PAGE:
Human action theory reveals that no one [not even the banks] can reliably, consistently predict future economic events, [therefore further future deflation is still a distinct possibility].
Here's my reply:
What I don't get is, if we assume you are correct here, then why bother studying economics at all? If the bottom line is "you can't predict anything" doesn't that mean "close the books and turn on the basketball games"?
Here is my take: Human action theory teaches that...
1. ...there is a cause and effect relationship between economic events. There is a Law of Supply and Demand. There is a Theory of the Business Cycle. There is a Law of Diminishing Returns. And so forth. And although all the laws assume ceteris parebis [=all other things remaining unchanged], and in the real world everything changes, yet ...
2...some causes are way more powerful than others. As an extreme example, Obama deciding to invade Iran influences the economy more than me buying a dozen eggs.
Of course, Economics per se limits itself to if-then statements. If the Fed prints more money, then all other things being equal, prices will go up. An economist, while wearing his economist hat, will not consider it his job to predict whether the Fed will indeed print more money or not. All he discusses is the consequences of what happens if they do or they don't.
Thus a whole new field of knowledge is introduced when trying to predict economic events, what we may call psychology. What kind of people run the Fed? What have they done in the past, what are the likely reasons they acted the way they did, and is there reason to think they will act that way in the future? Obviously, this whole area is more an art than a science, though the theory of human action gives us a bit of a hint. They will probably do what they percieve as best for them.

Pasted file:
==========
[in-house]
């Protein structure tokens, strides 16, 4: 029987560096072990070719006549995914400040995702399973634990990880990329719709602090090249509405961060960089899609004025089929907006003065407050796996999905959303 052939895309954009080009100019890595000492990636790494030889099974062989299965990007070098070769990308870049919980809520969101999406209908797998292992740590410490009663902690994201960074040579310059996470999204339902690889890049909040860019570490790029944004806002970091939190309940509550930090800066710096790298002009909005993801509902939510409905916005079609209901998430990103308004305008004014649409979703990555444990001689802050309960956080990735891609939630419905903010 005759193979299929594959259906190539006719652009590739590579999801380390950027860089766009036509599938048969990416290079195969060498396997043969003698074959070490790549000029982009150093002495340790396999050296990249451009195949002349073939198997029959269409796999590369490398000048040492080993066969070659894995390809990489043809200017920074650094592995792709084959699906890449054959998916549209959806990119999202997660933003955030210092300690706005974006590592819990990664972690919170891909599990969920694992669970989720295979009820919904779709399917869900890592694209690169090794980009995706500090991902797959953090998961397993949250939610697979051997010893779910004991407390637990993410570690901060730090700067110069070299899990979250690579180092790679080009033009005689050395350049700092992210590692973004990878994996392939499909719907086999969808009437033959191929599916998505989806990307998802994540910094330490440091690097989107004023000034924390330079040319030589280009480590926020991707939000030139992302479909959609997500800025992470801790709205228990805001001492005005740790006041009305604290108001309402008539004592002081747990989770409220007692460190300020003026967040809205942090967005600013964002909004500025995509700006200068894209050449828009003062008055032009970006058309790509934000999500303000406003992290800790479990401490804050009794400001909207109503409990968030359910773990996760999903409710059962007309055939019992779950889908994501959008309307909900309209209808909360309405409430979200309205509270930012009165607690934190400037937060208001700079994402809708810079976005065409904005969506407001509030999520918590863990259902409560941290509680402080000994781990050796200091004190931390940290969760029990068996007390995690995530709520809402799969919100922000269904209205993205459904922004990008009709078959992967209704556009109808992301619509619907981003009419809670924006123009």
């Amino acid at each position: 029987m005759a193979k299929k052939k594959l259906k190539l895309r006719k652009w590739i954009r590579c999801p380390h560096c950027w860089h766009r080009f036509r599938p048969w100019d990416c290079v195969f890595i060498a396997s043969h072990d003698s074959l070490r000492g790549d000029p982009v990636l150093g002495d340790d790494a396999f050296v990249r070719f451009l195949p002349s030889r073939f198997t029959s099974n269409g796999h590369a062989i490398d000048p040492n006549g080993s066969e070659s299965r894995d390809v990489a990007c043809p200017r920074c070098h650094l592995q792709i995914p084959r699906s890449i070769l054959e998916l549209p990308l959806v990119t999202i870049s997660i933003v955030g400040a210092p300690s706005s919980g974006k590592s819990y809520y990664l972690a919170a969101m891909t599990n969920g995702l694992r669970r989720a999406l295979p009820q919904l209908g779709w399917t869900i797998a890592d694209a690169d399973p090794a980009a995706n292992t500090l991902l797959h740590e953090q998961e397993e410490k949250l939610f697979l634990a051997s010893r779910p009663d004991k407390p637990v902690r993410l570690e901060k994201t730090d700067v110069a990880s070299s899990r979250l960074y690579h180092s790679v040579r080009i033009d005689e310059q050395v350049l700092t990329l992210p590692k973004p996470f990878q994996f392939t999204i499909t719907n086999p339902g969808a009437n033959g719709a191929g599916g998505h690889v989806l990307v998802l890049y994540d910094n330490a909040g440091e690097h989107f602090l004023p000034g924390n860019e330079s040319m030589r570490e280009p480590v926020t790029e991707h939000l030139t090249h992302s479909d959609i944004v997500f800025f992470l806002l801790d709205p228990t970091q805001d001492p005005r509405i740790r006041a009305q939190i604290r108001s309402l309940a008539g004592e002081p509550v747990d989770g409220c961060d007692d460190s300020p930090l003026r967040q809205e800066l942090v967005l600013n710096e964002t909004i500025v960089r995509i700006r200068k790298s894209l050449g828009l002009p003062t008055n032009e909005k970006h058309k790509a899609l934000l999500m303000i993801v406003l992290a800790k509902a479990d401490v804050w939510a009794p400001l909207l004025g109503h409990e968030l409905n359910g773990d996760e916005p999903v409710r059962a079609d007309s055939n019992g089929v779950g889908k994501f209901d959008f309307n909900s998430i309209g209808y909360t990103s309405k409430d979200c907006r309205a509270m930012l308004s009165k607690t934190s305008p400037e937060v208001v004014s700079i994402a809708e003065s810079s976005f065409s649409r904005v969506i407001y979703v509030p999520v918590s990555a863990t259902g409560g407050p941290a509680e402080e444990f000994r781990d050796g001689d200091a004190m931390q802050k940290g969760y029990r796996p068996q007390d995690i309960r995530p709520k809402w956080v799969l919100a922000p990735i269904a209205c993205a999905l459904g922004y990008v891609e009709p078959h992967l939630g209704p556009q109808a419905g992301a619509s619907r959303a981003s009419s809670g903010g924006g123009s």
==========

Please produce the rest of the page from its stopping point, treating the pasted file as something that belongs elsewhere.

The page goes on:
All of the above leads me to conclude that...
3... though nobody is likely to be perfect, some people will be far better at predicting future economic events than others.
Summing up. The uncertainty we all have is in predicting what people will do. And there is uncertainty as to how much influence their action will have on the future. But...
4... there is no uncertainty about the direction of the influence of past actions on the future.
For example. We do not know for sure if the Fed will print money tomorrow [though shrewd people can make excellent guesses]. We do not even know for sure if the money printing that causes prices to rise, ceteris parebis, will be offset by other factors, leaving prices the same or even lower. But we do know for sure that yesterday's money printing by the Fed will introduce a force which will push in the direction of higher prices. We also know that the more money printed, the stronger this force will be.
Now let's look at what is before our very eyes. Fifty years ago, politicians and economists all agreed that inflation was bad. It was even considered a given that printing money caused inflation [See Keynes remark about debauching the currency].
Nowadays, things have changed. Every single politician with power anywhere in the world, and every single economist with access to the media or with any other power, lets it be known that inflation is a good thing, and that besides, printing money doesn't cause prices to rise, and that besides, the central banks do not really print money, and that besides we never did have inflation, really, ever. In other words, they are announcing for all the world to see that they intend to print money till prices go up. And they have done it in the past.
One doesn't have to be an Albert Einstein to make the following argument. They have printed money in the past. The have the power to print more, and announced their intention to do so, telling everyone how wonderful it is. Ergo...
5...the probability of their printing more, so much that prices will keep on rising like they announced is their intention, is enormous. Protect yourself.